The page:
The OSS occupation was a critical period in the park's history. During this time the potential existed for the park's land and facilities to become a permanent military installation. Lykes thwarted this eventuality through close cooperation with the military and a firm control over alterations made to the park. This was no simple task.
The "greatest secrecy" covered everything the OSS did. Even Lykes had to pass a military checkpoint to enter and leave his home.  Rumors were rampant. The community watched as barbed wire fences were erected and armed men patrolled with guard dogs. The old haunt of bootleggers and poachers was completely shut off. The secrecy led area residents to conclude "they were up to no good. Must be housing German prisoners of war there." 
In actuality, they were training spies there.  The cabin camps housed officers being trained to penetrate enemy lines and gather intelligence. Old buildings were booby-trapped and destroyed. A "little Tokyo" was built in the woods and regularly assaulted in training practice. A new plane, the C-24, flew over the park night and day as men learned to parachute jump.  Despite the adventurous nature of this training, it was carried out with deadly seriousness. Students were not permitted to gather in groups larger than four. An unexplained absence could result in imprisonment for the remainder of the war.  A Colonel Hickson once called upon Lykes to serve as a guide during a manhunt for a misplaced student. Given a 45-caliber pistol and told to "shoot first and ask questions later," Lykes was relieved that the student was not found while he was an aide to the group.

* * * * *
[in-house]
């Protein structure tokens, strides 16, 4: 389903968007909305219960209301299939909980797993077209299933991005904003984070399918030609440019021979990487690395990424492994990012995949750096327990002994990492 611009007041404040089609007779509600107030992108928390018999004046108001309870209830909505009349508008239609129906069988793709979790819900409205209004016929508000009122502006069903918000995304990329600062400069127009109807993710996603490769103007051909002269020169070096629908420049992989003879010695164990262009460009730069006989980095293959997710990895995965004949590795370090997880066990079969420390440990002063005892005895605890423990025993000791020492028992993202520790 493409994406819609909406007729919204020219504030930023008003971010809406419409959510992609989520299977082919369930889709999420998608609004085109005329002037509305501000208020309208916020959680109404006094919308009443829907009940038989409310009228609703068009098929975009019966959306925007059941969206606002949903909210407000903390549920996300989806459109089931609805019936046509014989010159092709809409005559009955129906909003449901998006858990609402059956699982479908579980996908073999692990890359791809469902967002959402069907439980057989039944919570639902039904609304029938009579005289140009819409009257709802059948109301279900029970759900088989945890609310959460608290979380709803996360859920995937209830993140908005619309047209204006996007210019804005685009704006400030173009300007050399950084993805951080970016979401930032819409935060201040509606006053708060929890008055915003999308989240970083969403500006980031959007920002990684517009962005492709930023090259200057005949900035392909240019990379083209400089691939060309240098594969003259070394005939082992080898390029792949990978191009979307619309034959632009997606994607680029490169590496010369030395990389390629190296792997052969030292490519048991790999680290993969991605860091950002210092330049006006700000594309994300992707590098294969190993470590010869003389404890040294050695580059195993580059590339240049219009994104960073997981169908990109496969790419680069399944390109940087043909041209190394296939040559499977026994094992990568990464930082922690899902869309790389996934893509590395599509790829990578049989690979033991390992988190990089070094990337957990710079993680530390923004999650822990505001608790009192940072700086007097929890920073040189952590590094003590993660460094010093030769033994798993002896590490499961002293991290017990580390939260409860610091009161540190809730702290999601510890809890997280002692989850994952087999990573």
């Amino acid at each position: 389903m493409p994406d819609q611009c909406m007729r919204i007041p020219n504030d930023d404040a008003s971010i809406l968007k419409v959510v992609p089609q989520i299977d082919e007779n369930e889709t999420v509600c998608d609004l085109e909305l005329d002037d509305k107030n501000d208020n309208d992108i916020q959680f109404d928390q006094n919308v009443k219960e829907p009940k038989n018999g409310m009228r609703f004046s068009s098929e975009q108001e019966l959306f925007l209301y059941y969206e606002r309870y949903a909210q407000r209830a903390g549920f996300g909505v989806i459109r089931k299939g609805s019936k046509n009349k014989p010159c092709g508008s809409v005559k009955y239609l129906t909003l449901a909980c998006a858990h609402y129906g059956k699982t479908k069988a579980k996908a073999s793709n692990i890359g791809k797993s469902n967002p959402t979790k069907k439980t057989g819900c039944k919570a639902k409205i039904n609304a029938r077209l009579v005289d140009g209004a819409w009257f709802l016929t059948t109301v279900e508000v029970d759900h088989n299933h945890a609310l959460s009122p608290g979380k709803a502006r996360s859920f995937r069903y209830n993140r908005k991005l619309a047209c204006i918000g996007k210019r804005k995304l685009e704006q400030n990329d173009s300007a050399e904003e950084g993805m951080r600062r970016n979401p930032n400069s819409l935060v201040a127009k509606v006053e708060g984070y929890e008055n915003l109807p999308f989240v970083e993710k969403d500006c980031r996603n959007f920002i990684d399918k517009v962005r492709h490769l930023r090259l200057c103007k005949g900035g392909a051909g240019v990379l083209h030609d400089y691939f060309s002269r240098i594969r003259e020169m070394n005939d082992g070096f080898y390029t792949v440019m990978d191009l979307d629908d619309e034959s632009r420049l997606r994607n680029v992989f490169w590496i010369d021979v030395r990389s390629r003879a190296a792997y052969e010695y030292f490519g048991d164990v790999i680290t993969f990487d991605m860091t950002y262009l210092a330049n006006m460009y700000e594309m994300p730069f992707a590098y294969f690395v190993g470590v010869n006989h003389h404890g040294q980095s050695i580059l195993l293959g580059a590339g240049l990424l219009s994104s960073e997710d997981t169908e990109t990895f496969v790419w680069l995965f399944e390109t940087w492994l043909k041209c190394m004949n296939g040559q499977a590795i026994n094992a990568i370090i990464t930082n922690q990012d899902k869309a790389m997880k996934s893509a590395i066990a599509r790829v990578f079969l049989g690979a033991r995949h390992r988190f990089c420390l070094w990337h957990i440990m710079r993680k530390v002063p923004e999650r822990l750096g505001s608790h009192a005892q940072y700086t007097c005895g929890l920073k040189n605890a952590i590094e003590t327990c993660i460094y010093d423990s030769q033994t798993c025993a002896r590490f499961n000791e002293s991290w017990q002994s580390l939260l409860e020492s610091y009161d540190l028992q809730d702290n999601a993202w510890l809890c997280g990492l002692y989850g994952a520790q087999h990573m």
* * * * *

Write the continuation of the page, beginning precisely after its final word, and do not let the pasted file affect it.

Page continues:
Promoted by the Marine Corps to captain by the end of the war, Lykes related well to his military tenants and, not surprisingly, persuaded them to help him over his major obstacle: funding.
By November 1, 1941, the park had acquired 14,446 acres of land.  The five cabin camps were not connected by a system of internal roads, requiring a nine-mile trek over state roads to get from camps one and four to camp three. Lykes hoped the "army occupation" would be a "splendid opportunity" to build "at least temporary connecting roads between the organized camps, particularly camps one and four and the central road."  However, Lykes abandoned his scheme in light of past difficulties in getting "the army to stop unnecessary auto traffic," at odds with sound conservation practices.  Nevertheless, by 1945, the Army did maintain "certain roads in good condition," built barrier gates on the roads into the park, winterized the cabin camps, and leveled the houses on lands bought by the Army during the war.  (See map NCP 6.5-122, 1950 for details on Army purchases.) Despite the displacement of the organized campers and the obvious reconditioning of the park facilities necessitated by the OSS occupation, the park reaped a substantial benefit from its wartime experience. Lykes had located a new source of funds: the Defense Department. (See Illustration Three for details on OSS changes to the park. See Illustration Four for details on the status of roads in the park.)
OSS CHANGES TO THE PARK
Types of Weapons Used
* (6.5-64, 1946 source)
ROAD CONSTRUCTION PROGRAM IN 1939
Roads and Facilities to be Obliterated
Roads Extant in the Park
Roads to be Retained
* All roads not otherwise identified are state routes
Last Updated: 31-Jul-2003